Its the type of phone that you either have a use for it, or you don't.
I personally would recommend it for; Internet users, texters, business people, people who use email.
It certainly worked with no problems for me.
Thankyou for reading my review. Please email me if you need to know any more.
Nokia's E75 is a continuation of the popular E-series and yet another addition to the smartphone market which is fast becoming swamped. At least big name branding and a proven track record propped up the phone pre-release. Smartphones tend to be aimed at business users so it's no surprise the E75 weighs in with some big features.
The E75 is a nice looking handset but wouldn't be complimented on being classically beautiful like some of the uber priced models. It comes in a choice of three colours though I'm reviewing the black one. It is a fairly standard size for a smartphone and packs an alpha-numeric kepad with a navi button and some quick access hotkeys for features such as email. The functionality is augmented by the presence of a slide out QWERTY keyboard though this doesn't make the phone overly large.
Series 60 3.1, Symbian 9.3 SmartPhone 3.2mp camera w autofocus, LED flash and 8x zoom
Video capture (640 x 480 pixels / up to 30 fps)
Front camera for video calls (176 x 144 pixels / up to 15 fps)
TFT, 16 million colours, 240 x 320 pixels (2.4 inches)
Audio (MP3, WMA, AAC, AAC+, eAAC+ formats)
MP3 ringtones / video ringtones
SMS, MMS, email (IMAP4, Mail for Exchange, POP3 and SMTP protocols), Instant messaging with Presence-enhanced contacts
Viewer for Microsoft Word, PowerPoint and Excel
Symbian and Java� MIDP 2.0 applications
Integrated A-GPS with Nokia Maps application
Internet: XHTML web browser, WAP, GPRS, EDGE, HSDPA 3.6 Mbps
WLAN 802.11b/g, Bluetooth 2.0 with EDR, USB 2.0,
3.5 mm headphone jack
50 Mb plus support for microSD cards (up to 16 Gbytes)
Quad-band EGSM 850/900/1800/1900, WCDMA 900/1900/2100
112 x 50 x 14 mm
Talktime: 4.3 hours (3G) - 5.3 hours (2G)
Battery standby: 270 hours (130 hours using WLAN)
In The Hand:
Nokia have carried on their long tradition of using the Symbian operating system having acquired the company in 2008. To be fair it has always been preferential to the various stable releases of Windows mobile, though the word stable was sometimes in question.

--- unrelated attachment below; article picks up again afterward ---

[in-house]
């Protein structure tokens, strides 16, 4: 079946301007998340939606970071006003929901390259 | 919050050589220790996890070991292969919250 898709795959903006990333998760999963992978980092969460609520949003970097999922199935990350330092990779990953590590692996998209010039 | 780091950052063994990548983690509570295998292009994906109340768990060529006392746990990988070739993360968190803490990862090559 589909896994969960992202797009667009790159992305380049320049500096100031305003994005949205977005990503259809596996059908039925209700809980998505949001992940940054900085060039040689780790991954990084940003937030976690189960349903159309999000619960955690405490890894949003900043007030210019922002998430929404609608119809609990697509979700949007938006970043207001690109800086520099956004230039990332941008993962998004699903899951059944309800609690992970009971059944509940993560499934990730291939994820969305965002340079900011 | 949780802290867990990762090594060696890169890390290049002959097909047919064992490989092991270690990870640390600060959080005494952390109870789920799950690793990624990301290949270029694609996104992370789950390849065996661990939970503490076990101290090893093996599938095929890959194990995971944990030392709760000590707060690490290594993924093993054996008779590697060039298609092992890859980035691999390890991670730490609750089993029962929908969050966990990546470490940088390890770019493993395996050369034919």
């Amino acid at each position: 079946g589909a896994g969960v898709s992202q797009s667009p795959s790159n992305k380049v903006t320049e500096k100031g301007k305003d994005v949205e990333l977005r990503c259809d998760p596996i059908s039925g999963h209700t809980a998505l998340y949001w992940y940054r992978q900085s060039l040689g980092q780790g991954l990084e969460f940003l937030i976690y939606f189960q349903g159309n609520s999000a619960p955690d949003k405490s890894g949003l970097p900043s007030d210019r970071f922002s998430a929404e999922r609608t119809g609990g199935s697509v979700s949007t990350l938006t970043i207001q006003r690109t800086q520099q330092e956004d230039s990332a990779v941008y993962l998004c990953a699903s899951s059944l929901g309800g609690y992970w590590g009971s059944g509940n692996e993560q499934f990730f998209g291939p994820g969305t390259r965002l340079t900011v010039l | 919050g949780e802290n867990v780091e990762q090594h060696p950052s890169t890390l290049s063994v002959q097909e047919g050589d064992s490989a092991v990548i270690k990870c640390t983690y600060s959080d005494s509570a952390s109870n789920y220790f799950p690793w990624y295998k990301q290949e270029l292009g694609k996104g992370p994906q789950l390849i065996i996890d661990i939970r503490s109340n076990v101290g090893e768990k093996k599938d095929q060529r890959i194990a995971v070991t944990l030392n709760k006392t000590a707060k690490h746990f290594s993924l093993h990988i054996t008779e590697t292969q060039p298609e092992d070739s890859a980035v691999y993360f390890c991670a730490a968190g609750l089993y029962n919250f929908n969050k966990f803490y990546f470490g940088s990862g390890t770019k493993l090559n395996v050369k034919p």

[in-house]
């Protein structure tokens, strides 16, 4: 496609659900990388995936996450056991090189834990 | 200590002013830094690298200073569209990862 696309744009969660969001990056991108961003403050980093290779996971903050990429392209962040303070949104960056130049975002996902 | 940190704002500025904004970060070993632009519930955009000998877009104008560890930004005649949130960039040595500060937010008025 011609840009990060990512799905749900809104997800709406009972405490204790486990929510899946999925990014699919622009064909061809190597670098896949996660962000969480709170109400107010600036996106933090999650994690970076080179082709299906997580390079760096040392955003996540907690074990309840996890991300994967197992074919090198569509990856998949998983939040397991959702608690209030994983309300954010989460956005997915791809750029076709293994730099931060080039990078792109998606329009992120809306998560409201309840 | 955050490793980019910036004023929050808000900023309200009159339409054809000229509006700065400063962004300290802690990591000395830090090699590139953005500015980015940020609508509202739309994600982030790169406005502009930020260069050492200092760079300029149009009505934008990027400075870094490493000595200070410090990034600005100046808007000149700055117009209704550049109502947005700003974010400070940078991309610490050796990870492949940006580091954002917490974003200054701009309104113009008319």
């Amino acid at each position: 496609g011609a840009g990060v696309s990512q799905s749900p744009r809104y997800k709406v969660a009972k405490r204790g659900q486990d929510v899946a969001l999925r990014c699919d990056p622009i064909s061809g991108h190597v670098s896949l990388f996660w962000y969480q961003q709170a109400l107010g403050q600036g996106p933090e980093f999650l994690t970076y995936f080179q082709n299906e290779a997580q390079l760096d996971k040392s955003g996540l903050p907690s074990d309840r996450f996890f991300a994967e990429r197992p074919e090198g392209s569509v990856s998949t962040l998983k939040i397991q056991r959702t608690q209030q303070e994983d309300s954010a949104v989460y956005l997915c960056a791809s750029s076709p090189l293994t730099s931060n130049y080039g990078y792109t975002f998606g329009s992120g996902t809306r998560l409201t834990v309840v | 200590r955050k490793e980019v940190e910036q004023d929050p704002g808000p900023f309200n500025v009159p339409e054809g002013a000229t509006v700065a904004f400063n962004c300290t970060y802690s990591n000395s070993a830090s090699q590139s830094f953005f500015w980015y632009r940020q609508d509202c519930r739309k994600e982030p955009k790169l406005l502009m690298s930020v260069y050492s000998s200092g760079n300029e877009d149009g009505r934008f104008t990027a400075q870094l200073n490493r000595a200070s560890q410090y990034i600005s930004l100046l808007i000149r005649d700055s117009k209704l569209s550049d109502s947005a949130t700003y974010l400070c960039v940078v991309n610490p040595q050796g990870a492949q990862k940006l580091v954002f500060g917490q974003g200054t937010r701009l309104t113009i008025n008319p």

Typically its a fairly standard user interface at which Nokia seem to excel at making intuitive throughout their range of phones. There is an office suite which is Microsoft compliant though time will tell if there are any conflicts when crossing platforms or formats. File management is easy to use and also supports ZIP files which is nice. PDF support is an absolute given on a smartphone. The inclusion of secure encryption for the phone and the removable storage is an excellent feature.
Web connectivity is handled by the usual protocols though you really want to use the wi-fi for a fuller experience. HSDPA will suffice but I often find network signal strength to be too unpredictable despite their claims of 99% coverage. HTML and XHTML are both supported to feature rich and dynamic web content and it is nicely presented on the display which has depth of colour and clarity. The size of the screen is more than usable though some may question the lack of touch feedback. Backed up by support for a 16gb memory card there is a lot of potential for media and office data storage.
There is A-GPS and the excellent Nokia maps is included though you don't get turn by turn direction with Nokia's software. This could be addressed at a later date though I suspect it will be hacked before then.
The camera is a fairly bog standard affair at 3.2mp but it does have nice flash and a digital zoom. It is capable of taking a good picture with good ambient light. The video capture is of a good quality, certainly for swapping over the net or uploading to social networking sites.
Audio wise the sound of digital music is pretty good on the standard Nokia headset. Obviously this is all down to formats and compressions ratios but the inclusion of a 3.5mm jack means you can plug in some high end buds for top notch clarity and rich tones.
Typical quality smartphone in what is an intensely competitve market. It holds it's own very well but can't quite hang with some of the HTC models and the like. Still, it is undoubtedly an excellent phone which deserves a least a second look before you invest.